Actor George Takei says he wouldn't change the timing of his coming out.

Takei, who is best known for his role as Hikaru Sulu on Star Trek, is currently promoting a documentary on his life titled To Be Takei.

In speaking with The Huffington Post, Takei explained that he decided to come out gay in 2005 after then-Governor Arnold Schwarzenegger vetoed a bill approved by California lawmakers allowing gay couples to marry.

“Before I came out publicly in 2005, I became angry at Arnold Schwarzenegger for vetoing [the marriage bill],” he said. “When he campaigned, he said, 'I'm from Hollywood. I've worked with gays and lesbians. Some of my best friends are gay.' So I expected him to sign the bill, having campaigned as he did. He betrayed us because he was a Republican and his base was the conservative right.”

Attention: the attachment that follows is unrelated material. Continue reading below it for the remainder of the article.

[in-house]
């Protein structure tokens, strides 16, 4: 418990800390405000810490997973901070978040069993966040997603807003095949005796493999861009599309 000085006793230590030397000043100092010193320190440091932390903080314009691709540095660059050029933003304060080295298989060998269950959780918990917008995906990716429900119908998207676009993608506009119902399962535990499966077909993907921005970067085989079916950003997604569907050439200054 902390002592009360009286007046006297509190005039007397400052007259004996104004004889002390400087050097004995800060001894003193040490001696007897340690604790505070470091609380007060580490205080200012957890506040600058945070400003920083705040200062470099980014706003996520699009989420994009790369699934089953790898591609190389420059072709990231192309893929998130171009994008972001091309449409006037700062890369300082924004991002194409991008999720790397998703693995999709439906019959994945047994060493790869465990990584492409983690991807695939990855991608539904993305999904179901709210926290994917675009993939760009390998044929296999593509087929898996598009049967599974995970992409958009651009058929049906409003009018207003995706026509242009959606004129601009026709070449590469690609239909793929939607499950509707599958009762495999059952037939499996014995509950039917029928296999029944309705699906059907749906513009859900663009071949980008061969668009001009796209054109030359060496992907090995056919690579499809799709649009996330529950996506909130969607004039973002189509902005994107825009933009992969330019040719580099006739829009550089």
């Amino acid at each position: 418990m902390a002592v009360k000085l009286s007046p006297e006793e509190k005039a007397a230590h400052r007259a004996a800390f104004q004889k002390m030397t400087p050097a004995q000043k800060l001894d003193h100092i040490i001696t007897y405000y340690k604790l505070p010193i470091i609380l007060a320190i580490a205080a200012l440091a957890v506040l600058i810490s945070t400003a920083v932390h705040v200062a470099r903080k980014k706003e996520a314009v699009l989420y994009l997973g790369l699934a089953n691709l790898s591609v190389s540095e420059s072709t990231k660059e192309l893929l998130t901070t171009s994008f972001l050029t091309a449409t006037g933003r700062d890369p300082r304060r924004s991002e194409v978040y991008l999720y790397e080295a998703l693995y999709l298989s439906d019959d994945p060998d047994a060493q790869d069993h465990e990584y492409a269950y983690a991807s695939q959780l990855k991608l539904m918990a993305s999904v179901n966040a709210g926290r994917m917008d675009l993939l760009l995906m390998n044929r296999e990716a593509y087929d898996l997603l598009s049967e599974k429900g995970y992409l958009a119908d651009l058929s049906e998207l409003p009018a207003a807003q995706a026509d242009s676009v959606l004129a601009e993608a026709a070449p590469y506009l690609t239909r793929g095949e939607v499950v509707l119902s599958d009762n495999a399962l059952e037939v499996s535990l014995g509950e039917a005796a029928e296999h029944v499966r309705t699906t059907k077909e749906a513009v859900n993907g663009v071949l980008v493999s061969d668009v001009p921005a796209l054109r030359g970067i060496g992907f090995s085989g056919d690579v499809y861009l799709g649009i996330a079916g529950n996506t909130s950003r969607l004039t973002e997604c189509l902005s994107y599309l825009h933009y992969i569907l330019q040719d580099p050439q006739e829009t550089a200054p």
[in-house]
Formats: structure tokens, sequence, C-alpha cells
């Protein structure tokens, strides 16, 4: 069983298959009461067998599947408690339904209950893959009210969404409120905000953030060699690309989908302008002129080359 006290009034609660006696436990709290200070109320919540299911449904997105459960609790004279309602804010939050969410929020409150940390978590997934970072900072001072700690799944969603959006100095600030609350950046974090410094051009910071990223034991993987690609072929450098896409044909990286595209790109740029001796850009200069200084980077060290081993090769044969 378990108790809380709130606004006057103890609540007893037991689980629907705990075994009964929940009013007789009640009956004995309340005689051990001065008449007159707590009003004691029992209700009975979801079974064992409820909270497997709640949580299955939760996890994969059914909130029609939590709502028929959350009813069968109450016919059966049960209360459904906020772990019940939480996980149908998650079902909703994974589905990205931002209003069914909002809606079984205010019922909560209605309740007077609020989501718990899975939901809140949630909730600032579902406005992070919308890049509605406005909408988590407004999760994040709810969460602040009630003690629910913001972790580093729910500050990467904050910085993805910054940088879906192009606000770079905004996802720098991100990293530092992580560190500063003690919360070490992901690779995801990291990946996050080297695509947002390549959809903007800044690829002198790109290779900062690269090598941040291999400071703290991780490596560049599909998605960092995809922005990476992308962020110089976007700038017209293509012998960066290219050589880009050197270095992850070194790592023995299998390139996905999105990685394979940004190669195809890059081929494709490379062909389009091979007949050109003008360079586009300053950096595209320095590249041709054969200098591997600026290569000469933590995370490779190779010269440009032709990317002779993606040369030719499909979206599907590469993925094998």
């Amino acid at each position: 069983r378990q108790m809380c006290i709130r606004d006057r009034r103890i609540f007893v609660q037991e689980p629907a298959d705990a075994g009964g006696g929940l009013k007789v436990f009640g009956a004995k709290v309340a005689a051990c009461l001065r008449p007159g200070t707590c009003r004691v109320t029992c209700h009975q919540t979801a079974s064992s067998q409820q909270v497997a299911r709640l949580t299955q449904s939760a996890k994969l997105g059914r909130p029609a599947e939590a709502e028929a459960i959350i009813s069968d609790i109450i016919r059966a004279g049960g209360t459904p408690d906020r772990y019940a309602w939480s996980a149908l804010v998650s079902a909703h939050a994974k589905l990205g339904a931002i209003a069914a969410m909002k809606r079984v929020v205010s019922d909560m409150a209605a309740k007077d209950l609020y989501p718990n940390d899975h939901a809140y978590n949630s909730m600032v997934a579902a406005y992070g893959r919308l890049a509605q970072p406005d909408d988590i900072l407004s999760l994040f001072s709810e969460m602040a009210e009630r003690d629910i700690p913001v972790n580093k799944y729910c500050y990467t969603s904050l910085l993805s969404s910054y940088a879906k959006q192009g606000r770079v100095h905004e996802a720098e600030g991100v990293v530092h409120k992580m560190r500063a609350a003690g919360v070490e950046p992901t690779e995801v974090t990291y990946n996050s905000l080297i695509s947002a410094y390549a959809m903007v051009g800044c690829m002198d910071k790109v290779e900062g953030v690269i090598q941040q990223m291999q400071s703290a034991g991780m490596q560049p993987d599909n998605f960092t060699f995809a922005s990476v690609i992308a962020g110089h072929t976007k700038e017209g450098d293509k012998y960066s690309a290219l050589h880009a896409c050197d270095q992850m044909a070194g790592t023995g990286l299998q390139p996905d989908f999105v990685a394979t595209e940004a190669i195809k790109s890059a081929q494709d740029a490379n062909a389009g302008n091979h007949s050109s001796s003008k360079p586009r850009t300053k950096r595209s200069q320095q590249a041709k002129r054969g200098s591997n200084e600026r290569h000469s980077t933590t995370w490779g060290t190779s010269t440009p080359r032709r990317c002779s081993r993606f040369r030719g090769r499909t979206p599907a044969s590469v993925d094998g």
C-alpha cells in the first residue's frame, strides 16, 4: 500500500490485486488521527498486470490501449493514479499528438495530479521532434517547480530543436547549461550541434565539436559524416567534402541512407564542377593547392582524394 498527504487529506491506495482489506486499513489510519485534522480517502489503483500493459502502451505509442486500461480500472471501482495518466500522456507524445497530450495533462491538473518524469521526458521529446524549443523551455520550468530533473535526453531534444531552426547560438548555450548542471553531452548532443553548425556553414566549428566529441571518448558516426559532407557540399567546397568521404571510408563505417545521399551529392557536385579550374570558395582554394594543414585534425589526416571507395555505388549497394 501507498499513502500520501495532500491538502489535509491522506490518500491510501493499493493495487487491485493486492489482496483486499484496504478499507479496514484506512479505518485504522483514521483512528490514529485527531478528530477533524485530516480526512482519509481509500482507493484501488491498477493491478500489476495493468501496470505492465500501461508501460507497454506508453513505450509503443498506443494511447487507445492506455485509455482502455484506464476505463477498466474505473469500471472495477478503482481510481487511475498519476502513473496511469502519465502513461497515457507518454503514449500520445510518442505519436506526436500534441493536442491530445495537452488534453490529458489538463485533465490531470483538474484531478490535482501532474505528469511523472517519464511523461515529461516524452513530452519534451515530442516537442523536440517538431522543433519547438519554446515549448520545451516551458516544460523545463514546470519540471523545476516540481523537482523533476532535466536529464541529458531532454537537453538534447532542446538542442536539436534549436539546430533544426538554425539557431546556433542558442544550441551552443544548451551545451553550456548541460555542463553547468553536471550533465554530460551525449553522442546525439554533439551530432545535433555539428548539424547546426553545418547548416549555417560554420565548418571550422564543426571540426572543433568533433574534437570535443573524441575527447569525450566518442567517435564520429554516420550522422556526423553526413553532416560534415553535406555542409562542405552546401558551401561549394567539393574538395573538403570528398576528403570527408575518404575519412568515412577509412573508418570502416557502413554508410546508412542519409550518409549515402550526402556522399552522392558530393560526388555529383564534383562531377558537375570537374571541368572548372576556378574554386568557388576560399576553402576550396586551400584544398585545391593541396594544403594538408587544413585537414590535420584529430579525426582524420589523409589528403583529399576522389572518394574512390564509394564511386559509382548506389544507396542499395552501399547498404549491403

“Looking back, would you ever change anything about your coming out process?” he was asked.

“No. I'm proud of the fact that I did what I did when I did it,” he answered.

(Related: George Takei documentary To Be Takei arrives in select theaters Friday.)

Takei added that he feels a responsibility to the gay Asian-American community.

“[Being gay] is not something that is limited to whites or any other type of people,” he said. “I do feel that responsibility, because I hold a certain position in Japanese-American society.”